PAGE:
Use the Factor Theorem to determine a polynomial equation, of lowest degree, that has only the indicated roots: 0 is a root of multiplicity 5, 2 is a double root

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Use the Factor Theorem to determine a polynomial equation, of lowest degree, that has only the indicated roots: 0 is a root of multiplicity 5, 2 is a double root

Mathematics
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x^5(x-2)^2=0
ok i cant read. start with \[x^5(x-2)^2\] and multiply out
so I would get \[x ^{5}+x ^{2}-4x+4\]

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Other answers:

no i don't think so
\[x^5(x-2)^2=x^5(x-2)(x-2)=...\]
where does the extra (x-2)^2 come from then that you have after the x^5?
oh nvm.... so what am I multiplying out then? the (x-2)^2 or?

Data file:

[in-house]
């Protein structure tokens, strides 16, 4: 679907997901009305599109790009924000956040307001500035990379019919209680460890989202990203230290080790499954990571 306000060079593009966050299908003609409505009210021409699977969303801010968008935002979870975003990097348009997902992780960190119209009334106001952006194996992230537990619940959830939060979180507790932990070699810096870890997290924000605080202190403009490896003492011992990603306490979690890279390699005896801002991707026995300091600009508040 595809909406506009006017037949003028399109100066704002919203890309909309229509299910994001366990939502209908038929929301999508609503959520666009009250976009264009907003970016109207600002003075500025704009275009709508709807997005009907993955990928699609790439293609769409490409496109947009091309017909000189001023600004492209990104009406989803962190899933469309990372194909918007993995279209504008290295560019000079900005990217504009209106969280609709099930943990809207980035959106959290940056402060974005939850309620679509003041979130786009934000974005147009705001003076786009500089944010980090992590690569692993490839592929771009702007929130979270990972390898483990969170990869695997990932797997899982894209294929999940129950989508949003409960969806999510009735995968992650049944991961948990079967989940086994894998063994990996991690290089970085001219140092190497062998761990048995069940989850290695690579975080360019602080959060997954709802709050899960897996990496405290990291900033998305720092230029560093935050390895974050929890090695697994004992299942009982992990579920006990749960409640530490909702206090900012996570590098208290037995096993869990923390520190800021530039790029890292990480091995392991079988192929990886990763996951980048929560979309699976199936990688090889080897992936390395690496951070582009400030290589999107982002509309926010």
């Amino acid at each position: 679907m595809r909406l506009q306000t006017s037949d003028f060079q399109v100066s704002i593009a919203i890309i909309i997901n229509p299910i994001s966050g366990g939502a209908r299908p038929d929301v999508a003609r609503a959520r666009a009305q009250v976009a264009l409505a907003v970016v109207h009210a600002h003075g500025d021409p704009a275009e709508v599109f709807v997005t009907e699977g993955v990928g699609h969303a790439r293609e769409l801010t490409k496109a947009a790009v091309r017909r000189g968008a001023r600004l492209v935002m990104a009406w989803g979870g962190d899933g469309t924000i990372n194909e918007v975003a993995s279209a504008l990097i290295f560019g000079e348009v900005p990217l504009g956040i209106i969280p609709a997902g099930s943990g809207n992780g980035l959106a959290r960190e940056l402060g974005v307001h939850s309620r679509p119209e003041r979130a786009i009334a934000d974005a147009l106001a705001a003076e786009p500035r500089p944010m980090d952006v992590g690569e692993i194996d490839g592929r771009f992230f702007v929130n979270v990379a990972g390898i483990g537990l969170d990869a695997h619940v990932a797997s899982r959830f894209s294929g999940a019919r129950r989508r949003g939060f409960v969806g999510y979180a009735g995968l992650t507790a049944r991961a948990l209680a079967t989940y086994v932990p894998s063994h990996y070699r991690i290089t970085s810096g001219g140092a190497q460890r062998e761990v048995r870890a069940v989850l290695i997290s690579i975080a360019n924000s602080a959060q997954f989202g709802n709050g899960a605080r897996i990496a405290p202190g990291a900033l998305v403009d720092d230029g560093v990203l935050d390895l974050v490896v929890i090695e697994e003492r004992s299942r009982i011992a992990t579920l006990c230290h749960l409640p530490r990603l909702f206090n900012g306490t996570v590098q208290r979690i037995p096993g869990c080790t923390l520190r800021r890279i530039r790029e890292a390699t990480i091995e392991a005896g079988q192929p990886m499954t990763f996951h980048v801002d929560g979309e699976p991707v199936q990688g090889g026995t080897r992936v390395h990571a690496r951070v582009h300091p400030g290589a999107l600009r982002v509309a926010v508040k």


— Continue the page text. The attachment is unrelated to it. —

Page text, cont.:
\[x^5(x-)(x-2)=x^5(x^2-4x+4)=x^7-4x^6+4x^5\]
Oh ok so I just needed to continue multiplying to completly get rid of the parenthisis cool thank you... so what if it is the same question but it says 1/3 is a double root and -2 is a double root? do I set it up like this: f(x)=(x-1/3)^2(x+2)^2
Yes
awesome thanks so much for the help!
yw
Uh so I actually have one more silly question how do I get rid of the fraction to make that problem easier?
NVM I figured it out:) thanks
i wouldn't
oh looks like you got it right? start with \((3x-1)^2\)
Thanks:)

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